Whole Body Vibration—Contraindications

It is always advisable to consult with your physician before starting any exercise program. Ongoing research in the field of Whole Body Vibration (WBV) indicates that many people can actually benefit from this form of exercise. However, if you suffer from any of the following contraindications it is imperative that you discuss Whole Body Vibration therapy with your physician before beginning any training program with vibration equipment.

Note Regarding Low Intensity Vibration (LIV)

According to the FDA, there are no contraindication for the extremely gentle form of vibration called Low Intensity Vibration (LIV). However, I would still recommend caution with LIV with certain very sensitive conditions such as epilepsy controlled with medications, severe acute migraines, vertigo, retinal detachment issues, recently broken bones, joint replacements, and other conditions listed in the Absolute Contraindications category.

Relative Contraindications: Gentle, gradual WBV may be able to help with these conditions, but use the WBV with caution. You may also need additional therapies and/or supplements to tolerate the WBV and to gain its benefits. If you have these condition do not use WBV without guidance from a qualified natural health practitioner familiar with WBV, and the approval of your doctor.  (See also the list of Absolute Contraindications below these "Relative Contraindications" - do not use WBV at all if you have any of the Absolute Contraindications).

  • pregnancy
  • epilepsy (very mild and not needing to be controlled with medications)
  • minor migraines (mild, infrequent, and not needing to be controlled by medication)
  • gallstones, kidney stones, bladder stones (WBV can help small stones move out of the body, but large ones may get stuck, potentially leading to severe problems.)
  • articular rheumatism, arthrosis
  • acute rheumatoid arthritis
  • heart failure
  • cardiac dysrhythmia
  • cardiac disorders (post-myocardial infarction [heart attack])
  • metal or synthetic implants (e.g., pacemaker, artificial cardiac valves, recent stents, or brain implants)
  • chronic back pain after fracture, disc disorders, or spondylosis.
  • severe diabetes mellitus with peripheral vascular disease or neuropathy
  • tumors (excluding metastases in the musculoskeletal system)
  • spondylolisthesis (a misalignment front to back of the vertebrae) without gliding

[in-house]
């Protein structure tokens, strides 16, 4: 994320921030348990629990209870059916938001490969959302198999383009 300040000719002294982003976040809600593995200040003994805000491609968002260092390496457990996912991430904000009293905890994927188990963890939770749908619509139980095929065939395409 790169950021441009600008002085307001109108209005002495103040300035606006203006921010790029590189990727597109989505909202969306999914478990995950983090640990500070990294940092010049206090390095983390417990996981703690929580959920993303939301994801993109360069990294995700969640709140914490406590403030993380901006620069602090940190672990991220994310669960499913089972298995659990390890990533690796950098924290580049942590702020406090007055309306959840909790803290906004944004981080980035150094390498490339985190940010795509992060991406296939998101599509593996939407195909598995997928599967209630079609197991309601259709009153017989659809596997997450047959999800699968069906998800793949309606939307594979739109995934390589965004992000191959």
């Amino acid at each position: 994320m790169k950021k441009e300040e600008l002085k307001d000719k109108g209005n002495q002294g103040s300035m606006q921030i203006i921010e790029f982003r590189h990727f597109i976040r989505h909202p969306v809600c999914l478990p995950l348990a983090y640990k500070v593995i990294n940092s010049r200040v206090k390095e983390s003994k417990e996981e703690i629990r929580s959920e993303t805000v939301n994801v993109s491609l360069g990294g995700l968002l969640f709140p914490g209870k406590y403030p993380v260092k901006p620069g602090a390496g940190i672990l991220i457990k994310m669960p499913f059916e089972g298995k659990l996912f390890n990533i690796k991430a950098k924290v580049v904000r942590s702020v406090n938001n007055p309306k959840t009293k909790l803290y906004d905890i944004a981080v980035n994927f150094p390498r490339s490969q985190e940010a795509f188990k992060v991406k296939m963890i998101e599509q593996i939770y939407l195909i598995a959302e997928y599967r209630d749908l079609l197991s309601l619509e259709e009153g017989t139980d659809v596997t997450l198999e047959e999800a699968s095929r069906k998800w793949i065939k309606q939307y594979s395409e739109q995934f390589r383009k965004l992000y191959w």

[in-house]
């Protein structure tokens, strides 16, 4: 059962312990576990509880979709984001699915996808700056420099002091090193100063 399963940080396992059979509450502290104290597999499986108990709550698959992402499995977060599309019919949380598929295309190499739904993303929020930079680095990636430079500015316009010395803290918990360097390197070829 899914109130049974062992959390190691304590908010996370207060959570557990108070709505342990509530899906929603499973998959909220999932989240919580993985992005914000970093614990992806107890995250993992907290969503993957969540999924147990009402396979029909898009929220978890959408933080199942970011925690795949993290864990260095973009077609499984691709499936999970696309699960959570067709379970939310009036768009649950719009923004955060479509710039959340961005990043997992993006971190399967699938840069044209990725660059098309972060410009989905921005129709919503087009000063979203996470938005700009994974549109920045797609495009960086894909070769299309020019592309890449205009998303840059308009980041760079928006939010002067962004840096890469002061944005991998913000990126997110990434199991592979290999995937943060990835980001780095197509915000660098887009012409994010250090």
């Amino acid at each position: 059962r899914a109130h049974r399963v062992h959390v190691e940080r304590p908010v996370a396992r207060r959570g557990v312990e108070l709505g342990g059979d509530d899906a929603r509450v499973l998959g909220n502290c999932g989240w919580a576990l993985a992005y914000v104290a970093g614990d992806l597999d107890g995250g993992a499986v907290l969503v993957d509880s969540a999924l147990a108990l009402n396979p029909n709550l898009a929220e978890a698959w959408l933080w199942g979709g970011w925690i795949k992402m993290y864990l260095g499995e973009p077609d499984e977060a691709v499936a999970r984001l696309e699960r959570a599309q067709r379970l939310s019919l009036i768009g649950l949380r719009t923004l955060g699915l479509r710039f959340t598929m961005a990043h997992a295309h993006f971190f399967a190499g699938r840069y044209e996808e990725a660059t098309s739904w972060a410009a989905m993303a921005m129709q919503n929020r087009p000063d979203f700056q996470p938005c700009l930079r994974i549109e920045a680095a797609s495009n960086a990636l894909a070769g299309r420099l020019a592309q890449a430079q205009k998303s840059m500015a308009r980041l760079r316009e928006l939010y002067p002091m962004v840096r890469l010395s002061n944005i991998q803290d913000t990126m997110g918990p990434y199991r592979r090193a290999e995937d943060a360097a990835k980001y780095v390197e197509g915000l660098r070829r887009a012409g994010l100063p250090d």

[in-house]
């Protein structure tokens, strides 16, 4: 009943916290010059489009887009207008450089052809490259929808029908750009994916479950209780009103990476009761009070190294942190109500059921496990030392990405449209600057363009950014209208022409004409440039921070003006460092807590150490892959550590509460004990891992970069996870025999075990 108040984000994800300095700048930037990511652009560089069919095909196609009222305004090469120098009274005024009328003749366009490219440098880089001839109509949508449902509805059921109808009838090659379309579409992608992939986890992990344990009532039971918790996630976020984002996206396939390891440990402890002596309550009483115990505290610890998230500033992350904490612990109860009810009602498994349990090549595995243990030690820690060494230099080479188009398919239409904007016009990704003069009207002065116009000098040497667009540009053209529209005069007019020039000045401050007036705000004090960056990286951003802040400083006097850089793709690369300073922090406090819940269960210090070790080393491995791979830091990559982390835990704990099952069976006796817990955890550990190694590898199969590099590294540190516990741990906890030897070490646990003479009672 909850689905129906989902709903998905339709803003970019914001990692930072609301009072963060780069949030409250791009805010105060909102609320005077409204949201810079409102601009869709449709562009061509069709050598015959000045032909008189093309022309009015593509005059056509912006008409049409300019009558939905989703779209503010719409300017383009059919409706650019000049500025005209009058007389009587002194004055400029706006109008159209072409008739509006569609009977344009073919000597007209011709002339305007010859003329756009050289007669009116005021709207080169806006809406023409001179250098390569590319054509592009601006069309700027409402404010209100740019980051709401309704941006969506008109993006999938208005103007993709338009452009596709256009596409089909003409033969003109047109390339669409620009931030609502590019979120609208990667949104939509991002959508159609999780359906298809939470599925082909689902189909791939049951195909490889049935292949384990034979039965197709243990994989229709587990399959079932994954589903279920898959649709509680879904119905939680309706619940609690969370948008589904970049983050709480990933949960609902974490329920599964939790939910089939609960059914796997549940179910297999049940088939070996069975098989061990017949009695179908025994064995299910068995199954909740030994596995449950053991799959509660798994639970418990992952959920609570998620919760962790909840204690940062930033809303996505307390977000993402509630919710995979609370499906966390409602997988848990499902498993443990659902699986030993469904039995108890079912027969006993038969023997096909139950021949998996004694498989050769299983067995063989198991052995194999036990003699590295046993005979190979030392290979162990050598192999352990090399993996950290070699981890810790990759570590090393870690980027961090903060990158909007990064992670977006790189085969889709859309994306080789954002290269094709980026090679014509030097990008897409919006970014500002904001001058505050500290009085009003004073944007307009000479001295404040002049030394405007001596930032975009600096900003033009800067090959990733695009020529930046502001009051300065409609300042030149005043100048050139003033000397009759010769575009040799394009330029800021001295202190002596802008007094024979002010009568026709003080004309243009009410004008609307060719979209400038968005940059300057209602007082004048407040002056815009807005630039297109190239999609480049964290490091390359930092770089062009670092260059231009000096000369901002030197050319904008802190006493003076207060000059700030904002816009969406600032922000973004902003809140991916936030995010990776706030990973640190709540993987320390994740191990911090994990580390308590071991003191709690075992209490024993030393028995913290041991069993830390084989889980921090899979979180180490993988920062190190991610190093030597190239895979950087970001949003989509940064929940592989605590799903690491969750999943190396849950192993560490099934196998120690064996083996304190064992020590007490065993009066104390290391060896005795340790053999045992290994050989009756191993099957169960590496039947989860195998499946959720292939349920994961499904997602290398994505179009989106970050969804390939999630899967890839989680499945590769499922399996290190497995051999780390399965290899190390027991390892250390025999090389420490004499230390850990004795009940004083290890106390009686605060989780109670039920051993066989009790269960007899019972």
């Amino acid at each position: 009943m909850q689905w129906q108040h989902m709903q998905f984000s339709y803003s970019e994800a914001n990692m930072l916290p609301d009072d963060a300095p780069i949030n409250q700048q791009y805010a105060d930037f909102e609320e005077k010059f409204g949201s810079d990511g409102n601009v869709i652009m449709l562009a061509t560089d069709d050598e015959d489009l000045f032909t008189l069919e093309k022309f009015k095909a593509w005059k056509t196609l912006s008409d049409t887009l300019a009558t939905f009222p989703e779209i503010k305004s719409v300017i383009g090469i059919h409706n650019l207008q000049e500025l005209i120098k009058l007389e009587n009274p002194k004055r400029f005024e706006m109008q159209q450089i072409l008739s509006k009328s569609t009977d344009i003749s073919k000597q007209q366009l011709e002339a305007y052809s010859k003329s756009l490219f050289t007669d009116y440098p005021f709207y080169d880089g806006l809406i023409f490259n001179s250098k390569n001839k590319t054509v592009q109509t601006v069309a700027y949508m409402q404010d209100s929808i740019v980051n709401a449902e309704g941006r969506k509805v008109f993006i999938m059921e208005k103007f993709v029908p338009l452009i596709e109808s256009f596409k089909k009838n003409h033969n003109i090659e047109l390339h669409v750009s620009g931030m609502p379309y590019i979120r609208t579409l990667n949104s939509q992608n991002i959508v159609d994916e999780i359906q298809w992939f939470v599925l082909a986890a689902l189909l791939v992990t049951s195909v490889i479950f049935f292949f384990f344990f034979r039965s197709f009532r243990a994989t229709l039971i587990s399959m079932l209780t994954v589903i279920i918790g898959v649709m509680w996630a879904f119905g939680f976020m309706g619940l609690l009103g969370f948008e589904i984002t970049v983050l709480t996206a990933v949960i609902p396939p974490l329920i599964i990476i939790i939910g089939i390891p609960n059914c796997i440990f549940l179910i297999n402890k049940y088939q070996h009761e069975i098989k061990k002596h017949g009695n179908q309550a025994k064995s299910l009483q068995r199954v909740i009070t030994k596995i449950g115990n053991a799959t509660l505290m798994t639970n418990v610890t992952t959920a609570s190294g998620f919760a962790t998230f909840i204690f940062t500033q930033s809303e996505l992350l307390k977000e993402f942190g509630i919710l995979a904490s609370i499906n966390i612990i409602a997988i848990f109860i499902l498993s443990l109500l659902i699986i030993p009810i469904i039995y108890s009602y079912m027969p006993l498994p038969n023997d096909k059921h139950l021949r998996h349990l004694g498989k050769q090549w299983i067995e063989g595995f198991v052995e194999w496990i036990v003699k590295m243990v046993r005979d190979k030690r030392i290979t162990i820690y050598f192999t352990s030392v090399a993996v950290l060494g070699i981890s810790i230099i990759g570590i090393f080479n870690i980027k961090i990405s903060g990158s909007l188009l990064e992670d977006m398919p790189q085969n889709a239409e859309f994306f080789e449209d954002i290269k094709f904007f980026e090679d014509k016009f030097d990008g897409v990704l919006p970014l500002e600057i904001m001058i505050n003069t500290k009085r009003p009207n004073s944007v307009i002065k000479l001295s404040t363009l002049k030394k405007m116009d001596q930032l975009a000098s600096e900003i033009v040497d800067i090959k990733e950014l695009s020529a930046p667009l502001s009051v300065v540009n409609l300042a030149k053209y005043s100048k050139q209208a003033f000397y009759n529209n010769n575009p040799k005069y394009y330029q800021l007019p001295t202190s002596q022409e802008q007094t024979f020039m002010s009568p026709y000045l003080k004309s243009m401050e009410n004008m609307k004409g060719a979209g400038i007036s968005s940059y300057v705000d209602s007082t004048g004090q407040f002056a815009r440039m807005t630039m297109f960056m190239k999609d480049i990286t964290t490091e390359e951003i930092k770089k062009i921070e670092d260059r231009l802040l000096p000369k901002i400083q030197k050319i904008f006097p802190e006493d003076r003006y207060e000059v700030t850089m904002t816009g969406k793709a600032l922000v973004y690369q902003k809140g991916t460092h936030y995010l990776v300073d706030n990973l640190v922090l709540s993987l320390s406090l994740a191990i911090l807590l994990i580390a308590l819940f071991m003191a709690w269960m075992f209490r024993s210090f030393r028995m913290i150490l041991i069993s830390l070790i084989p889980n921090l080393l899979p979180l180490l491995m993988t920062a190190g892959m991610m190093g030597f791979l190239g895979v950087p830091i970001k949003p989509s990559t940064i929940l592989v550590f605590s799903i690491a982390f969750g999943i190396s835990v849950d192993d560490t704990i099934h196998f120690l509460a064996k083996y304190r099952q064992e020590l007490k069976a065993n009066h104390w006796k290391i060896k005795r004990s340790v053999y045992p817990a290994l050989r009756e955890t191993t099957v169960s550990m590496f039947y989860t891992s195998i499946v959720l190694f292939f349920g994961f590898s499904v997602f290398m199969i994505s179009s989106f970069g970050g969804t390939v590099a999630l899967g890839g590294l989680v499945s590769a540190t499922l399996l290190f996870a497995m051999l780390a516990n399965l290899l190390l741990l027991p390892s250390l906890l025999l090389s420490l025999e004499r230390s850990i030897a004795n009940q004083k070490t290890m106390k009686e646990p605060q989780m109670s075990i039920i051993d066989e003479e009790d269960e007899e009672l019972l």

• movement disorders: Parkinson’s disease, MS, cerebral palsy, and others
  • chondromalacia of the joints of the lower extremities, osteonecrosis
  • arterial circulation disorders
  • venous insufficiency with ulcus cruris
  • Morbus Sudeck Stadium II (or complex regional pain syndrome [CRPS])
  • lymphatic edema
  • postoperative wounds
  • No WBV for 6 months after joint replacement surgery, after that WBV can help strengthen the bone to implant bonding.

Absolute Contraindications—meaning do not use a WBV device at all (with the possible exception of LIV*) if you have any of the following or if you have any concerns about your physical health!  

*Please talk to your doctor before using even LIV vibration with any of these conditions:

  • acute inflammations, infections, and/or fever
  • large gallstones, kidney stones, bladder stones (large enough to potentially get stuck in narrow tubes on the way out of your body)
  • acute arthropathy or arthrosis (such as an acute arthritis attack from an infectious or autoimmune disease)
  • joint replacements: You must wait six months after a joint replacement before using WBV. After that time, WBV is okay; the vibration will then improve the bond of bone to metal or other synthetic material.
  • bone fractures: For simple bone fractures, after six weeks it is okay to use WBV. For complex fractures or those involving implanted metal plates or screws, you must wait eight to twelve weeks before using WBV. Please consult with your doctor regarding your particular situation.
  • acute migraine
  • acute or severe epilepsy (needs to be controlled with medication)
  • retinal detachment (or a high risk of retinal detachment)
  • fresh (surgical) wounds
  • implants of the spine (spinal fusions are not a contraindication as long as they are healed)
  • acute or chronic deep vein thrombosis or other thrombotic afflictions
  • acute disc-related problems, spondylolysis (stress fracture of the vertebrae), gliding spondylolisthesis, or fractures
  • severe osteoporosis with BMD less than 70 mg/ml (T-scores less than –3.9)
  • spasticity (after stroke, spinal cord lesion, etc.)
  • Morbus Sudeck Stadium I (CRPS I)
  • tumors with metastases in the musculoskeletal system
  • vertigo or positional dizziness
  • acute myocardial infarction

or if you have any concerns about your physical health!